Pet projects and myopic vision can get in the way of board effectiveness. You’re on the board to represent the entire university, not just the segment that you’re most closely associated with. Think of the team and not yourself. If you want to allocate resources to a handsome new building, a lovely rose garden, a lazy river, or a bigger football stadium, consider the university’s fundamental mission and adjust accordingly.

For those whose service to the university involves distributing their own wealth, be more open-minded and selfless about what purpose your gift should serve. To repeat: the most important aspect of being a trustee is to ensure the integrity and quality of the university’s academic mission. Earmarking gifts for the college football program may fill you with pride and satisfaction, but there are other efforts—efforts that may be much more important to institutional success and more aligned with the educational mission—that are deserving of and dependent on your generosity. Mission is a litmus test not only for contributions but also for decision making of all kinds. Say yes if the program or project serves the institution’s fundamental purpose; say no if it’s window dressing or pie in the sky.


You probably aren’t accustomed to shared governance, the organizational structure that distributes power among the faculty, board, and president. And you may not appreciate it. Even those of us who are old hands at shared governance continue to struggle with its pros and cons. But so be it; it’s time to get used to it. Practice the following skills and behaviors and you’ll be fine: listen, be patient, take turns, focus on the common goal, be fair, and make decisions based on facts, not feelings.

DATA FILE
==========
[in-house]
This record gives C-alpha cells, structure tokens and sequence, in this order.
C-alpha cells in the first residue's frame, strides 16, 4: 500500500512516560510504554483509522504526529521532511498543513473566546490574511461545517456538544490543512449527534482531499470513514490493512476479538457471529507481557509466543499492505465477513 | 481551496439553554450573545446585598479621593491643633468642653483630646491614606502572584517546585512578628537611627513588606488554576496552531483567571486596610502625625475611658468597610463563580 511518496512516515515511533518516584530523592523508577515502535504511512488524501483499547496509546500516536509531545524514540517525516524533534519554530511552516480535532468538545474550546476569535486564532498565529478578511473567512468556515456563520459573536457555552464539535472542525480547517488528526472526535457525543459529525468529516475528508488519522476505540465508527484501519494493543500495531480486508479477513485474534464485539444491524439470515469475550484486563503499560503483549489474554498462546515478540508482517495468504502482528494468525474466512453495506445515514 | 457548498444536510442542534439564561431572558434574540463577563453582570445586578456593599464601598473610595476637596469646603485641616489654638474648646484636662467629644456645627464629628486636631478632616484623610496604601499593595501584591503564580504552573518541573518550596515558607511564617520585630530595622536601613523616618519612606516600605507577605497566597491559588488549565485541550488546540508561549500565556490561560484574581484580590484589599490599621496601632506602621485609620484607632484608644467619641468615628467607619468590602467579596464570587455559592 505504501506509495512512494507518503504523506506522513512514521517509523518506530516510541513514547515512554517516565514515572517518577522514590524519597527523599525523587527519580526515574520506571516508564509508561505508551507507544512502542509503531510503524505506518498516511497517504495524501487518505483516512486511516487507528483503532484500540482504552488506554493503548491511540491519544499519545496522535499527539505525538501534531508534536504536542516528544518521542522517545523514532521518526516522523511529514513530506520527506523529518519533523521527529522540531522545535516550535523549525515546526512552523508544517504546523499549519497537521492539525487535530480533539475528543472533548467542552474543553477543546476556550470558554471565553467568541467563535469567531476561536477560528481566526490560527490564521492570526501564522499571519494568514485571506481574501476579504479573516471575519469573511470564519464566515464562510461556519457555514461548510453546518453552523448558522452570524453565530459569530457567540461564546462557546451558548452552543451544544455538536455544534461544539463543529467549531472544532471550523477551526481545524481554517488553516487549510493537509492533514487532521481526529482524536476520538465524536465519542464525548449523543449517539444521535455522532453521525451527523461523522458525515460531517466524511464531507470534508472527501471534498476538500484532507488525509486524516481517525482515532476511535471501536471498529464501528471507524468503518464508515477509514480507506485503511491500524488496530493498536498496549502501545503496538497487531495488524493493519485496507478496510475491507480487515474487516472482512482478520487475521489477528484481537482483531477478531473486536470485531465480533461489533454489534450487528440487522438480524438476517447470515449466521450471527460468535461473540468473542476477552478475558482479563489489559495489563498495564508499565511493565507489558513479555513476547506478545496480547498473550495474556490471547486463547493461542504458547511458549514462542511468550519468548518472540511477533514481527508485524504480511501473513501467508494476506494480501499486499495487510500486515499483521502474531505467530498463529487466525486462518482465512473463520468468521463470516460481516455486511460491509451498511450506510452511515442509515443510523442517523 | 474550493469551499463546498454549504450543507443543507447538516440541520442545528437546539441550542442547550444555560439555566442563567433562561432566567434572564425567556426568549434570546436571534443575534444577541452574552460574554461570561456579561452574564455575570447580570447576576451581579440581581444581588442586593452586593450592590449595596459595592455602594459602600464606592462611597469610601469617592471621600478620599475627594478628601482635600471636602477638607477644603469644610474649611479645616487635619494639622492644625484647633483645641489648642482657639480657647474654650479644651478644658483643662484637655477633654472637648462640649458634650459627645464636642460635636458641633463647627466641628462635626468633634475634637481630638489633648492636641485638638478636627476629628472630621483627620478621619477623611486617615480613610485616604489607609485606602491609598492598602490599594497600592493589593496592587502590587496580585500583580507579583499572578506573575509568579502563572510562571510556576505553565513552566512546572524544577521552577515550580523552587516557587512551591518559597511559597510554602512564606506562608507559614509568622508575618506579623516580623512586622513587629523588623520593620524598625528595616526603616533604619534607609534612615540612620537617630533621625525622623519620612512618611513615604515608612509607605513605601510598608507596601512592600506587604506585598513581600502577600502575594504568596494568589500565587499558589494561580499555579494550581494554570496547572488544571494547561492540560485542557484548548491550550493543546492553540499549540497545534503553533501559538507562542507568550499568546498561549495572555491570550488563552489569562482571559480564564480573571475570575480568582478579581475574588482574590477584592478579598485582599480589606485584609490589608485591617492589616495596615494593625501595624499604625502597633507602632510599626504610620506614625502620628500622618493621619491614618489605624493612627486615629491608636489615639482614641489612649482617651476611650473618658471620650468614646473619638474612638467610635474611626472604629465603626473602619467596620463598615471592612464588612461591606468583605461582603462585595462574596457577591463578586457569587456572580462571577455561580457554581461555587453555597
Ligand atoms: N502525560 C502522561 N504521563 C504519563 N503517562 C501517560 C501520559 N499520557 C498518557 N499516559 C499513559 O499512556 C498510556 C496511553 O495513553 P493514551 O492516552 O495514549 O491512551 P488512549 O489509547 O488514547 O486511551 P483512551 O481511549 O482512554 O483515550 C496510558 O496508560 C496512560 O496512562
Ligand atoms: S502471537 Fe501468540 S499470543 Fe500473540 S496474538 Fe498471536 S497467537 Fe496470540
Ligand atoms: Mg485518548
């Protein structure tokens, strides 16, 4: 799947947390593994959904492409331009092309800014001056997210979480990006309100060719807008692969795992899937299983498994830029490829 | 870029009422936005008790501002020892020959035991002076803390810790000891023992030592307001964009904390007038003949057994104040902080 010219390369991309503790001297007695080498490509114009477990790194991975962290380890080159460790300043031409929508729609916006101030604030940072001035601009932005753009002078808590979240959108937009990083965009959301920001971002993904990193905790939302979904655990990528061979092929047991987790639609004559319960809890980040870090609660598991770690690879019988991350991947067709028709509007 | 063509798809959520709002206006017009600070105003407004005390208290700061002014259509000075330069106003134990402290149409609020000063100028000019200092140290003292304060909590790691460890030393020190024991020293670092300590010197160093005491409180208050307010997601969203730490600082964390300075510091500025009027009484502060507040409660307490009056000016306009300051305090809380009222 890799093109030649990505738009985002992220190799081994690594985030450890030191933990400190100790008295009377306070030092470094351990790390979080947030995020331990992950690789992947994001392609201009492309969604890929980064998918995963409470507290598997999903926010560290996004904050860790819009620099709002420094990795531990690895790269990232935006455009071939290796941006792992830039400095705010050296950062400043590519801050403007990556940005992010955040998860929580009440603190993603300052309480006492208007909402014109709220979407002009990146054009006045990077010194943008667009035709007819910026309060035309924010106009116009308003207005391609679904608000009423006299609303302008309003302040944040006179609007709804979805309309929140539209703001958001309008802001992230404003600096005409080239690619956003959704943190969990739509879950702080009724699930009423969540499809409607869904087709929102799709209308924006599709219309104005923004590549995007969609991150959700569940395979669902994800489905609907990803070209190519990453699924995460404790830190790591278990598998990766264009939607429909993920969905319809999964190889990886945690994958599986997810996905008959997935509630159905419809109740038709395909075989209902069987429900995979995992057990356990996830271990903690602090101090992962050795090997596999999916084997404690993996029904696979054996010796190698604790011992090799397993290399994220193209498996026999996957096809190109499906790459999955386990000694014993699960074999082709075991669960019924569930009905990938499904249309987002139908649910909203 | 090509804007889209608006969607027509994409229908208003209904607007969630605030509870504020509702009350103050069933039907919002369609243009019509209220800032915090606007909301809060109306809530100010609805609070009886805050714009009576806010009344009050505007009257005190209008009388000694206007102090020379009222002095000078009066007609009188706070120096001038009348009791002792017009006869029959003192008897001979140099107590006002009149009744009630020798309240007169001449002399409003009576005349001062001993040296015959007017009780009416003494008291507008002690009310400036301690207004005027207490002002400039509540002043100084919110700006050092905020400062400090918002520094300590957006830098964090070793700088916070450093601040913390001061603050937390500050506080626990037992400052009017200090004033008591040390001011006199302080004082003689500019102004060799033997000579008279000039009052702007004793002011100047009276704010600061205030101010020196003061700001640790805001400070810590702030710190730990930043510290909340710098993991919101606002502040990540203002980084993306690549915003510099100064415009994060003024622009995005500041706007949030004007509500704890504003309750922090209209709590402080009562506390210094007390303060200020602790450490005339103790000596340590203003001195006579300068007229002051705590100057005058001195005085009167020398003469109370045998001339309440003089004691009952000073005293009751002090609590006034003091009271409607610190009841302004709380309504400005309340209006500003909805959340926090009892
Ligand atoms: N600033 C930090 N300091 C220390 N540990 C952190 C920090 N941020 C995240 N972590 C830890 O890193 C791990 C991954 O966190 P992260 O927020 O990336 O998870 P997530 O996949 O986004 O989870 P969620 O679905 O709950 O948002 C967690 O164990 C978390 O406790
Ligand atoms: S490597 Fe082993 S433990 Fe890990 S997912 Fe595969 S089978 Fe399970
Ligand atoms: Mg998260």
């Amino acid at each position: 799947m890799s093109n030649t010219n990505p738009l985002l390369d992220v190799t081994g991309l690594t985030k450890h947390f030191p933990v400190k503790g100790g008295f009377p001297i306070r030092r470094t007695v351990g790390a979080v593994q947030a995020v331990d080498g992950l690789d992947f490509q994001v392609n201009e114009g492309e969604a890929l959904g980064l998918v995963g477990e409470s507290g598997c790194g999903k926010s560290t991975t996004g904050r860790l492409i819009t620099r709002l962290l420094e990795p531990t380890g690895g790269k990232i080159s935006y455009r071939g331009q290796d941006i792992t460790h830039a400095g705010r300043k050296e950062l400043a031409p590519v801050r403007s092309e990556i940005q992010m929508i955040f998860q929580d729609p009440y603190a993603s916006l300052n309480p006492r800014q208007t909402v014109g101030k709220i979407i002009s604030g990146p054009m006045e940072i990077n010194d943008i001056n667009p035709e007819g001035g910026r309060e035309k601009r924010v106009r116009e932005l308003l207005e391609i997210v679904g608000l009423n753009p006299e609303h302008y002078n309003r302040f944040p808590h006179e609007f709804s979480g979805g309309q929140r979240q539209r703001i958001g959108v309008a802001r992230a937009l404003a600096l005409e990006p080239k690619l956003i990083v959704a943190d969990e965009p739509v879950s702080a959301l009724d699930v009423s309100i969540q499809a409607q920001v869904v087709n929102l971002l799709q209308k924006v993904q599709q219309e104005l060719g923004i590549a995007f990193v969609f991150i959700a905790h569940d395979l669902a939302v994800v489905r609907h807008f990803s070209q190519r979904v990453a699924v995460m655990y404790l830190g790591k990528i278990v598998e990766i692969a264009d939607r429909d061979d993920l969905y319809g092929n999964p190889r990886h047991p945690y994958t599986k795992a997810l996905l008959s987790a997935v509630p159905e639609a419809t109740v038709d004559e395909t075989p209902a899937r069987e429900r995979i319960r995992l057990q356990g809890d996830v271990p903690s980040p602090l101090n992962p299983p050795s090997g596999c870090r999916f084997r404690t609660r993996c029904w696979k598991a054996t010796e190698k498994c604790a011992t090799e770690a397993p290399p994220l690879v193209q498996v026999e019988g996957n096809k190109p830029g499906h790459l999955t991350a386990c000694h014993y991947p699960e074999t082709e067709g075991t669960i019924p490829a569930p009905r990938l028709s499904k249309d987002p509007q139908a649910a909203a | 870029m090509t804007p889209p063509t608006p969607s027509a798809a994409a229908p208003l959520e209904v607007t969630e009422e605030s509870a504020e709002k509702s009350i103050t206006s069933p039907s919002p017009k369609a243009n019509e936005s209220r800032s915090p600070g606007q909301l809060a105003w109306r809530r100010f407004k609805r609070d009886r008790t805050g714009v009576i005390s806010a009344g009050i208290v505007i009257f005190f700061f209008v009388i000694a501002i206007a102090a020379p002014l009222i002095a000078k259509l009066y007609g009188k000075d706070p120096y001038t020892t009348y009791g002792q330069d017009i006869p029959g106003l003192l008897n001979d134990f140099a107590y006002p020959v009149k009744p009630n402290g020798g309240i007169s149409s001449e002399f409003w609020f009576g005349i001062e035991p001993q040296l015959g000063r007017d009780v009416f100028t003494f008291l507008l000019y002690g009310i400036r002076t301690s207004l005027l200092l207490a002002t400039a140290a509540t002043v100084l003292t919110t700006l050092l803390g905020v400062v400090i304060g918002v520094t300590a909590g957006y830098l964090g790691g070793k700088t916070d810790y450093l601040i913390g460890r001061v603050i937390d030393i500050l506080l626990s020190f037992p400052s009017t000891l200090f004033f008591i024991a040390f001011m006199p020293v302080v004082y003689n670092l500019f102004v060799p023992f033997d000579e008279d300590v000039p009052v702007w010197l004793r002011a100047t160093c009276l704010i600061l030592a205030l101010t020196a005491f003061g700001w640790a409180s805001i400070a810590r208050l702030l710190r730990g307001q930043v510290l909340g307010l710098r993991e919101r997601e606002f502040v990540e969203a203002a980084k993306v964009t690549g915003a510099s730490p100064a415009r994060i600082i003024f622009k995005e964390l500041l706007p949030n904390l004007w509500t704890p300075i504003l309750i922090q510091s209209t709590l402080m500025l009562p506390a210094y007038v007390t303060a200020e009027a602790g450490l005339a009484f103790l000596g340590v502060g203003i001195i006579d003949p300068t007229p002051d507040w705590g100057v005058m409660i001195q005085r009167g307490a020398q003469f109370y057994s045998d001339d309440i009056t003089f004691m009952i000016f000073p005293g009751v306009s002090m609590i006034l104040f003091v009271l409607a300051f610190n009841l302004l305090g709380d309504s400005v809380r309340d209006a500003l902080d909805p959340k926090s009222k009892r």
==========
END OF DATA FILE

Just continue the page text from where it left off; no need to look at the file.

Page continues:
Be real

I like to feel free to be straightforward with other people, however difficult or contentious the issue, and I like it when people are straightforward with me. If your president prefers to present shiny PowerPoint slides that illustrate how great everything is going, encourage him or her to share bad news. Likewise, if you have bad news, speak up. You are on the board not to be an unabashed cheerleader, but to deal with reality and help fix problems. You can’t fix what needs fixing if you ignore the facts or whisper behind people’s backs.

Don’t be a control freak

Micromanaging the university is not your responsibility (think about it—you wouldn’t let someone do that in your own organization). Keep your eye on the ball—the university’s strategy and goals—and do your job, which is to help achieve these goals and be accountable, with the rest of leadership, for the results.

Give out grades

As university leaders, we are very concerned with how students perform; indeed, we live in a world where almost everyone and everything is being given points, grades, and rankings. Let’s apply that same systematic rigor to governance. The most effective boards not only have a system in place to grade their president’s performance but also practice self-reflection. You need to be honest with yourself about your weaknesses and mistakes as a trustee, and accept the feedback you receive to improve your ways of handling situations and working with others. In the long run, a university’s overall GPA depends on the performance of its board members and leadership team.

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About the Author

Scott Cowen